Catherine Cornille, in her splendid book The Im-Possibiity of Interreligious Dialogue (Orbis Books, 2008), summarizes the virtues or dispositions that seem to be required of anyone who wants to take up the exciting venture of entering into a conversation with religious traditions and persons different from one’s own religious practice.
These virtues are worth pondering and practicing.
a) Humility: Inter-religious dialoguers are simply not going to be able to do what they want to do unless they are humble about what they already know through their own religion. Dialogue is stymied before it takes off unless all participants admit to themselves that no matter how much they have discovered in their own traditions, there is always more to know. Cornille calls this “doctrinal humility”: as true as any religious doctrine or belief may be, it can never be the whole truth. Religions deal with divine or transcendent truth. No human mind or system can contain the fullness of such truth. Few, if any, religions would contest this claim (pp. 9–58).
b) Commitment: But for inter-religious dialogue to be successful, all the participants have to hold firm to, and have to be held firm by, the truth they do possess through their religious traditions. Dialogue is not chit-chat. It is not just trading information. It is truth that matters, and matters not just for me, but also for you. So my commitment to my own beliefs will inspire and require me not just to explain them to you, but to witness them to you. I want to persuade you to share in the liberating truth that I have experienced (59–94).
c) Trust in Interconnectedness: Within the rooted commitments of all participants in inter-religious dialogue, all of them have to also trust that, despite the depth of their commitments and despite the often incommensurable difference between religious perspectives, there is “something” that makes it possible for religious believers to understand each other and to challenge each other. If, as is often heard, the religions of the world are “apples and oranges” and cannot be compared, inter-religious dialoguers insist that they are all interconnected in their natures as fruit. Being fruit, they can relate to, and understand, one another. This is not to say where or how to find this “fruit-fulness.” But it does affirm the need to trust that it exists (95–136).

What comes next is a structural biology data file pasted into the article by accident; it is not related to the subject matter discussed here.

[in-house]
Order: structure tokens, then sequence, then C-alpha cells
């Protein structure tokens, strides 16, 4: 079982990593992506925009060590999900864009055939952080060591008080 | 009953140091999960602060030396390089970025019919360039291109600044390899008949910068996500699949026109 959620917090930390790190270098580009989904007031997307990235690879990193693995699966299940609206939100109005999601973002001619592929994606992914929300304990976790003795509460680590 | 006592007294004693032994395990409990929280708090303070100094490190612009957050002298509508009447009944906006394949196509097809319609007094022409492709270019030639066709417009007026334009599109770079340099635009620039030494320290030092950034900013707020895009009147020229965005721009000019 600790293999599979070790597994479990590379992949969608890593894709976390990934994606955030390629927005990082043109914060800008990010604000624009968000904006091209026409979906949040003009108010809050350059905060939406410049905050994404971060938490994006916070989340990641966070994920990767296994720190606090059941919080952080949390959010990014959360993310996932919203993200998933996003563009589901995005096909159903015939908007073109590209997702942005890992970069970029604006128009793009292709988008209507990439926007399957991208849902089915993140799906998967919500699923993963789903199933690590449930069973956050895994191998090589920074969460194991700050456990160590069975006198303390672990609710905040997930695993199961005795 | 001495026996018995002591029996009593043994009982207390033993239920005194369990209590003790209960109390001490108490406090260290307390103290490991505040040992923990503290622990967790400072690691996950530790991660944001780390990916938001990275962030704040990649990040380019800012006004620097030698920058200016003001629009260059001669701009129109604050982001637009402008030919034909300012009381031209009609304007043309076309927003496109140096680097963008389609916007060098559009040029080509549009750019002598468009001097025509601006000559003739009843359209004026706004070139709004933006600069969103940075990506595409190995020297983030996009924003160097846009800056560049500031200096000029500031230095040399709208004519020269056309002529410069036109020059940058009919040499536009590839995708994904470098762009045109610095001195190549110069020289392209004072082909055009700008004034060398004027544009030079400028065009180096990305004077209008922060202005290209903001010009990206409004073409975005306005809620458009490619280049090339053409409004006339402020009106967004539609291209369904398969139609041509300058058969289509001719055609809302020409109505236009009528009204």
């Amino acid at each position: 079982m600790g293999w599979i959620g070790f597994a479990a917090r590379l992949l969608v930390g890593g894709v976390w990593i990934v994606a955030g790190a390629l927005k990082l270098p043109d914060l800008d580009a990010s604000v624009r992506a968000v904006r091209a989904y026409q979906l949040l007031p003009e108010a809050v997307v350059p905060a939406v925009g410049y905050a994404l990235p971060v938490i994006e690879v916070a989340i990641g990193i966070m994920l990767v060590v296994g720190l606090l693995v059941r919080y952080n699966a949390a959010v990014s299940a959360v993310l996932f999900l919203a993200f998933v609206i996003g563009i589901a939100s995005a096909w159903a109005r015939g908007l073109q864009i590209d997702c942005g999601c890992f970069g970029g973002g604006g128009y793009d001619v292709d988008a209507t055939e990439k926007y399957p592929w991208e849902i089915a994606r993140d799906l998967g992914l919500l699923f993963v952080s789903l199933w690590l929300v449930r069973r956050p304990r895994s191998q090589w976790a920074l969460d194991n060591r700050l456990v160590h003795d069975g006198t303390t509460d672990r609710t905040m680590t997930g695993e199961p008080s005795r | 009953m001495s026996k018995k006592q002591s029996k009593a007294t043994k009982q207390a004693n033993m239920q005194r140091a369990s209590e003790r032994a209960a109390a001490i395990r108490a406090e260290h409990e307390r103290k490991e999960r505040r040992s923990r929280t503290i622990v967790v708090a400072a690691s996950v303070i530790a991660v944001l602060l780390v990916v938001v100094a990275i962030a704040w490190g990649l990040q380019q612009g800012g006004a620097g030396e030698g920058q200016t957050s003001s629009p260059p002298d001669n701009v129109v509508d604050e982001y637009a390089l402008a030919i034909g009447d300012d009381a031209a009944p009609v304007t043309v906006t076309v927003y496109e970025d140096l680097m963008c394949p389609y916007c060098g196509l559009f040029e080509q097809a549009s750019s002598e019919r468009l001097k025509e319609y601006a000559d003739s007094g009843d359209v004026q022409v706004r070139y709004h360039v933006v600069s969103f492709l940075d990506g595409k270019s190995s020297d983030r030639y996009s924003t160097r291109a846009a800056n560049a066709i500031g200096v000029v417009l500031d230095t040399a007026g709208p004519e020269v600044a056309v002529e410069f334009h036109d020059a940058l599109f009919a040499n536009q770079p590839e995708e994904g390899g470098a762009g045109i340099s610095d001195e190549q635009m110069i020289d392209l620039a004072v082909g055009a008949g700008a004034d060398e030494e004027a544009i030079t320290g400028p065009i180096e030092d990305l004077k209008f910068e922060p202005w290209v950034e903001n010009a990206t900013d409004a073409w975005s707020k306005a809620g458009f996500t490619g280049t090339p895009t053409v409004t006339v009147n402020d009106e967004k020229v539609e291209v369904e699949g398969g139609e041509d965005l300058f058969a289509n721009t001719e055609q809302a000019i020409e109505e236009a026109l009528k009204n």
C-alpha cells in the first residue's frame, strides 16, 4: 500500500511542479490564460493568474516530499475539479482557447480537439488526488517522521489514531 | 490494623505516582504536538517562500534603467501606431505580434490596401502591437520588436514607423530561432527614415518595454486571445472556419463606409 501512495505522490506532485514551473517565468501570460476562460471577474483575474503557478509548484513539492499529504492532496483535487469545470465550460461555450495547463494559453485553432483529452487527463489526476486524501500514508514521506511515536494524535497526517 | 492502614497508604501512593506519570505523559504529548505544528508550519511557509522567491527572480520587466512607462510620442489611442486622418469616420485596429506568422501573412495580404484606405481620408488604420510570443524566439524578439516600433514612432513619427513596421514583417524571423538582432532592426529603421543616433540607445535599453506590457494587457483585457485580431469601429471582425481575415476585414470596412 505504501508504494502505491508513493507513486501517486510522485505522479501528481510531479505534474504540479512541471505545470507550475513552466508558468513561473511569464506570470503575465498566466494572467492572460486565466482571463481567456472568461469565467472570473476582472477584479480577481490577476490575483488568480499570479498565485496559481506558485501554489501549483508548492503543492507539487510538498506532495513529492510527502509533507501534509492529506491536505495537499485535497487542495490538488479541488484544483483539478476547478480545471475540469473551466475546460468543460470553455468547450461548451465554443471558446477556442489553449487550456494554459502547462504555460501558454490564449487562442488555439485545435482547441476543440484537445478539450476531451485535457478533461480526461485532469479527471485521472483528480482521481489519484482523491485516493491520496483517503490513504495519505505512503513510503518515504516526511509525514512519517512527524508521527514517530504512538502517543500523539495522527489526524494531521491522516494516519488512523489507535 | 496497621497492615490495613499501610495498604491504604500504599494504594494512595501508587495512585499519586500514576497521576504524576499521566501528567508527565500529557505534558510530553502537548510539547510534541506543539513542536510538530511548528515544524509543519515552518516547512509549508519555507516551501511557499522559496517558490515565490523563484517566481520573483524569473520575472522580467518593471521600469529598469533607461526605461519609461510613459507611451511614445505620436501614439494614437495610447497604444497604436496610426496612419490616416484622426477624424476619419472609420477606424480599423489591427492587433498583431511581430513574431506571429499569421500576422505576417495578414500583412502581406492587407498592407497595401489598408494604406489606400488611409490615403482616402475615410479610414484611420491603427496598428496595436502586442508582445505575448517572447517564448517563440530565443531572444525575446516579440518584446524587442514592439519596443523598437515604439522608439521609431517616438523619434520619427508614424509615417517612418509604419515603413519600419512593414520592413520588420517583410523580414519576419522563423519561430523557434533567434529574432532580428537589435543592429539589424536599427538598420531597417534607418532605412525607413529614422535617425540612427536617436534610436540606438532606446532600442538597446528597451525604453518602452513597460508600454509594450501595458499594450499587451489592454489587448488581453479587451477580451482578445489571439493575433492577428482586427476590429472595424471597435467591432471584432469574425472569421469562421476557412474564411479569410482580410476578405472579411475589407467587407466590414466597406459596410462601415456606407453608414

d) Empathy: This virtue signals the need for inter-religious dialogue to be personal, even intimate. While we are rooted in our own commitments, we also have to, somehow, get inside the commitments of our dialogue partners. We have to try to understand them not just with the clarity of our minds but also with the sensitivity of our hearts. That requires a goodly amount of “letting go,” of allowing your imagination to lead you into new space. Empathy is the energy that animates what theologians of dialogue have called the process of “passing over” into another tradition’s symbols, stories, and practices, and then “passing back” to see what difference this experience of the other makes for the understanding of one’s own (137–176).
e) Hospitality: This virtue is pivotal among all the others. Cornille calls it “the sole sufficient condition for dialogue” (177). Simply, but challengingly, it means that if we invite other believers into our own religious home as guests, then we will not be good hosts, real hosts, unless we are genuinely open to the gifts that they bring us. We have to be open to receiving gifts of truth and insight that are new, different, and perhaps in tension with our own. Hospitality is really the flip-side of humility: if we realize that we can never claim the last word of Truth, we have to be eagerly open to receiving more of that Truth from others. What is really different from what we believe may be a needed addition to, or correction for, what we already believe. Hospitality makes dialogue exciting, but also threatening. Unless we are truly open to being threatened, we are not going to be able to dialogue (177–210).